Richard J. Leskosky: Audiences still hungry for shark films

Richard J. Leskosky: Audiences still hungry for shark films

Every year, the Discovery Channel's Shark Week and the Syfy Channel's response with the latest "Sharknado" installment and other shark-centered sci-fi/horror movies start me thinking about sharks and film. Specifically, why are there so many shark movies, and why are so many of them so bizarre?

I've written columns before about weird shark movies, and they keep making them at a rate that warrants periodic updates about the latest shark mutations and appearances in unexpected places. Even Disney's mega-budget "Pirates of the Caribbean: Dead Men Tell No Tales" threatened Captain Jack Sparrow with zombie sharks.

But Hollywood makes even more straightforward adventure stories involving sharks on a fairly regular basis, if not in such quantity.

Take, for instance, this year's "47 Meters Down," about two sisters trapped in a shark cage with only an hour's worth of oxygen and a great white shark circling the cage.

So what appeal do sharks hold for filmmakers?

Well, they're scary. They look scary and their longstanding place in popular culture has ensured that people immediately register them as dangerous, deadly, implacable.

Peter Benchley's 1974 best-selling novel, "Jaws," and Steven Spielberg's Oscar-winning film adaptation went a long way toward establishing the shark as the perfect movie menace — creatures from the abyss whose attacks you generally cannot see coming.

Not only did the film display grisly scenes of dismemberment and of people actually being eaten by the shark, but it also featured well-written oral descriptions of the shark as an efficient killing machine.

It also included Quint's personal account of the actual sinking of the USS Indianapolis by a Japanese submarine in the last days of World War II, resulting in only 317 of the about 900 sailors who went into the water surviving, at least in part due to shark attacks on the floating men.

Over 40 years later, "Jaws" still figures as a top horror film. It comes in at No. 15 among Rotten Tomatoes' "75 Best Reviewed Horror Films." The American Film Institute ranks it second on its list of "100 Most Heart-Pounding Films," and the film's great white shark comes in 18th on its list of top 50 movie villains — well ahead of Dracula and Freddy Krueger. Just this June, Esquire magazine placed it at No. 37 in its list of "50 Scariest Movies of All Time." But the most significant showing might be its No. 10 ranking in the Time Out London list of "The 100 Best Horror Films," because they polled 100 people who actually make horror films, including Clive Barker, Simon Pegg, Guillermo del Toro, Joe Dante, Roger Corman and Stephen King.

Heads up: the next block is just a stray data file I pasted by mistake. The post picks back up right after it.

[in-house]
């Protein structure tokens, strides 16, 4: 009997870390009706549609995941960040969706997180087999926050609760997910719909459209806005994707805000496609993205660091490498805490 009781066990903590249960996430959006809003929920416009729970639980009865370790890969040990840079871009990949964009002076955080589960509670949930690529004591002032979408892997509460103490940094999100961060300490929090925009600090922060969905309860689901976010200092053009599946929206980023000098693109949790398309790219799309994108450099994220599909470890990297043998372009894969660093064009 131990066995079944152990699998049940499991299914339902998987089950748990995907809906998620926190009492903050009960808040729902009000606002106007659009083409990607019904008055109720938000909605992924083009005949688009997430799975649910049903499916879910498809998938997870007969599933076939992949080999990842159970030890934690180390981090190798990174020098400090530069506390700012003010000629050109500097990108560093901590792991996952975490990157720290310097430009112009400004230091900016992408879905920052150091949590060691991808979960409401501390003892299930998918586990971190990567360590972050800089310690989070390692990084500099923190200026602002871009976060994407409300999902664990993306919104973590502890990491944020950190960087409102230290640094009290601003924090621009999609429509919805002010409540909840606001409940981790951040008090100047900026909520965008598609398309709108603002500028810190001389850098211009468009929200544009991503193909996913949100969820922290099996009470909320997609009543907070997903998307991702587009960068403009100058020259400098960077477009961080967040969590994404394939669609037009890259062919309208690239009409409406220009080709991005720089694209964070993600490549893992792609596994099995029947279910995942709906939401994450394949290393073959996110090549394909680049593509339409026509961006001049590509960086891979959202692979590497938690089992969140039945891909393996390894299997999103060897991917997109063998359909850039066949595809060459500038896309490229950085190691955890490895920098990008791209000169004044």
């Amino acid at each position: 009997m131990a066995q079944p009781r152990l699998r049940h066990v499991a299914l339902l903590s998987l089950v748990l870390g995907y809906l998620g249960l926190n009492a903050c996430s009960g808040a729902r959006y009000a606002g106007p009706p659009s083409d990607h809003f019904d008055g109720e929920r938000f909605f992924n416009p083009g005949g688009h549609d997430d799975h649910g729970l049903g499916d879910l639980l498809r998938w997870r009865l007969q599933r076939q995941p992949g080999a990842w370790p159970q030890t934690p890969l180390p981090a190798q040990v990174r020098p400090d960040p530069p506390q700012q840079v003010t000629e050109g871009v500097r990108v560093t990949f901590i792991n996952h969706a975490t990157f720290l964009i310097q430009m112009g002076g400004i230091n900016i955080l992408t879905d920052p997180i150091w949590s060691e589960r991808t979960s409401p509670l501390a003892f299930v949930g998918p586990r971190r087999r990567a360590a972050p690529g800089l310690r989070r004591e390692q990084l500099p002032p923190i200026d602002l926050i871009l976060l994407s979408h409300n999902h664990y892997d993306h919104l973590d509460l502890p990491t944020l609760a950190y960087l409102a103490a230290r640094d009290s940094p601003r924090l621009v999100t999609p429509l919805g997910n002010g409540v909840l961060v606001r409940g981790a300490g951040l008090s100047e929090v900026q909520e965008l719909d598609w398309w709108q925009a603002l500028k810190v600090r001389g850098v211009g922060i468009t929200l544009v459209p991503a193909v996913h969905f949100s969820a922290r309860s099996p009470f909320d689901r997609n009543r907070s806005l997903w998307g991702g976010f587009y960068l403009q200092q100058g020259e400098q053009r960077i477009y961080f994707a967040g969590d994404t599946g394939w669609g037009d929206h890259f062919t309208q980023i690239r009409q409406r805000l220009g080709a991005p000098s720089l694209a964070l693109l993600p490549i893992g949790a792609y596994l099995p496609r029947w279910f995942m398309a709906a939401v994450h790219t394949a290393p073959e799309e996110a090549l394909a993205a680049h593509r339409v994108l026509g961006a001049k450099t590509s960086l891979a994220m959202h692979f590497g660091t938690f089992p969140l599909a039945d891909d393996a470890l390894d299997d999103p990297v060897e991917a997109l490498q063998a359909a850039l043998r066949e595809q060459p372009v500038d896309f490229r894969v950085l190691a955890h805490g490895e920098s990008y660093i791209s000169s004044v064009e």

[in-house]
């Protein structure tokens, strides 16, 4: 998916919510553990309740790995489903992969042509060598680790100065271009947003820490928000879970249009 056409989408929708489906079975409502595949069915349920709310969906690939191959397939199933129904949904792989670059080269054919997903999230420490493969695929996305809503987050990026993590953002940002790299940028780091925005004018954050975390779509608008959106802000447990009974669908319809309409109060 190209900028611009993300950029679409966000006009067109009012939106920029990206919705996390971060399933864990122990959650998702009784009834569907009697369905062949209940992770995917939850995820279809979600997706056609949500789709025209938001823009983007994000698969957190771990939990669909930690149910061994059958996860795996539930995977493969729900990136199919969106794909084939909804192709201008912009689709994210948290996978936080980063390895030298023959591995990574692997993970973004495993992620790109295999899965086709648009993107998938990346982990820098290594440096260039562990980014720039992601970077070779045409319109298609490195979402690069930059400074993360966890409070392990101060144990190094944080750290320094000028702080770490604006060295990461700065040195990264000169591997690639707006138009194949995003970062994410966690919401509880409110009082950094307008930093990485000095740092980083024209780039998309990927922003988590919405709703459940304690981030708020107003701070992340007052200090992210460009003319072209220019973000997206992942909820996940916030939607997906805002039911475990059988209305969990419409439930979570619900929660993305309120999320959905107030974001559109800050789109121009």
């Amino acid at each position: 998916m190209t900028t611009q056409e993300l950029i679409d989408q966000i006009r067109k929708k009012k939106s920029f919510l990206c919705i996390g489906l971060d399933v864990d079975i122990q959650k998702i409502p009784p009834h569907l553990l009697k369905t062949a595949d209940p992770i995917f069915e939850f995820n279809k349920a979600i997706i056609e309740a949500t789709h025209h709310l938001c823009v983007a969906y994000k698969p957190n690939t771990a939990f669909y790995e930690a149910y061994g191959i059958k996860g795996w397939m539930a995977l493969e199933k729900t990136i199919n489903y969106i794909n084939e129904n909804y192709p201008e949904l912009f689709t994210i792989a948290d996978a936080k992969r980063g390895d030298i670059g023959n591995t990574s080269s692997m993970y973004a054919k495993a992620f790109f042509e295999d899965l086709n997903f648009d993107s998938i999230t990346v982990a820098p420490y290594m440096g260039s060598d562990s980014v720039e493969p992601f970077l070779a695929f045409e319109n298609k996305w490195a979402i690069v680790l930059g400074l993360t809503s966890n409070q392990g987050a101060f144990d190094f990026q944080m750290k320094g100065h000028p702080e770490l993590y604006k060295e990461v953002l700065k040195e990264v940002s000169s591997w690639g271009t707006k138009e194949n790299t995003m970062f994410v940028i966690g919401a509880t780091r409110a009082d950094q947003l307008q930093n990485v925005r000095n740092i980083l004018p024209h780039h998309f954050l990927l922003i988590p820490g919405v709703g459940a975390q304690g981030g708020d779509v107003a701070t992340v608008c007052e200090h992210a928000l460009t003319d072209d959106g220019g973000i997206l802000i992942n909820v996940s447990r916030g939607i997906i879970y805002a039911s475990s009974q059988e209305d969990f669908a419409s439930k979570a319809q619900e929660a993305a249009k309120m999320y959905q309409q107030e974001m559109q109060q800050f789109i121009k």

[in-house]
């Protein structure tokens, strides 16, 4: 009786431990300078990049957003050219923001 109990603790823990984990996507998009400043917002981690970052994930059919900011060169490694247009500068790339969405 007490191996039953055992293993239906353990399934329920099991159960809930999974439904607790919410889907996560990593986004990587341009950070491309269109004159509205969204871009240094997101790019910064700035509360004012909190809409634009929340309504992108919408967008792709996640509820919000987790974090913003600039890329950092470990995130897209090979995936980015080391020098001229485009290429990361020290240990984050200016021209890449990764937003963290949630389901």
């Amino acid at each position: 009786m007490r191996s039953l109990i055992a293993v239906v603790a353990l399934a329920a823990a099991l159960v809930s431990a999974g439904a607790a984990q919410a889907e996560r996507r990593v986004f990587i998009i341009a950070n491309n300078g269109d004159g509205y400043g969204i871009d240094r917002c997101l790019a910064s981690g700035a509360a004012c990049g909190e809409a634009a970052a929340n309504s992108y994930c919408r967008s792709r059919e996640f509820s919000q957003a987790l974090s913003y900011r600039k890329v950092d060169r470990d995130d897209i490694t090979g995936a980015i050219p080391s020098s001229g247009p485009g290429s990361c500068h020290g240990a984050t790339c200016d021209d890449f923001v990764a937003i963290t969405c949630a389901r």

Shark attacks in real life are rare, but they get lots of news coverage — especially shots of, say, a surfboard with a huge bite taken out of it or a beautiful young surfer with a missing limb as a result of an attack.

As a matter of fact, though, sharks are not that dangerous to humans statistically. You can find various lists online of the most dangerous animals. I'm not going to cite any figures because they vary from site to site, but hippos, for example, kill more people per year than sharks — by an order of magnitude. Sharks kill eight to 10 people per year — about the same as a weekend in Chicago in terms of homicides.

But the existing mythos about sharks and the occasional sensational news story mean that you don't need to write a back story for your shark to confirm it poses a threat.

Even if you're writing about a mutated shark ("Sharktopus") or a shark that shows up in unusual places ("Sand Sharks," "Ice Sharks"), once you account for the twist in a sentence or two, you can just fall back on the killer-fish image.

Then there's the economics of shark movies. Most of them are fairly cheaply made. Let's face it: In a shark movie, you don't often see the whole shark in one shot. That expanse of open water could have a shark below it (with or without ominous music on the soundtrack). Or if there is some sign of a shark approaching, it's more than likely just a fin (also likely just a piece of plastic glued to a float beneath the surface). And if there is an underwater shot of a regular shark, well, there's a lot of inexpensive stock footage of sharks available.

If for whatever reason you need to resort to computer-generated imagery, a shark is probably one of the cheaper creatures to produce. Aside from mutations with tentacles or extra heads, a shark is an easily rendered CGI figure — no facial expression, no limbs, a streamlined body, a single color.

Just consider this: All five films in the Sharknado series are full of sharks. This year's "Sharknado 5: Global Swarming" was the most expensive film in that series, and it cost about $3 million. Samuel L. Jackson was probably paid more than that in 1999 to (spoiler alert!) be eaten by a shark in "Deep Blue Sea."

Note: Though not nearly as deadly as hippos, the most dangerous large mammal in Britain is officially the cow. As of 2015, cows had killed 75 people over the previous 15 years.

Richard J. Leskosky taught media and cinema studies at the University of Illinois and has reviewed films for more than 30 years. He can be contacted at filmcritic@comcast.net.

Topics (1):Film

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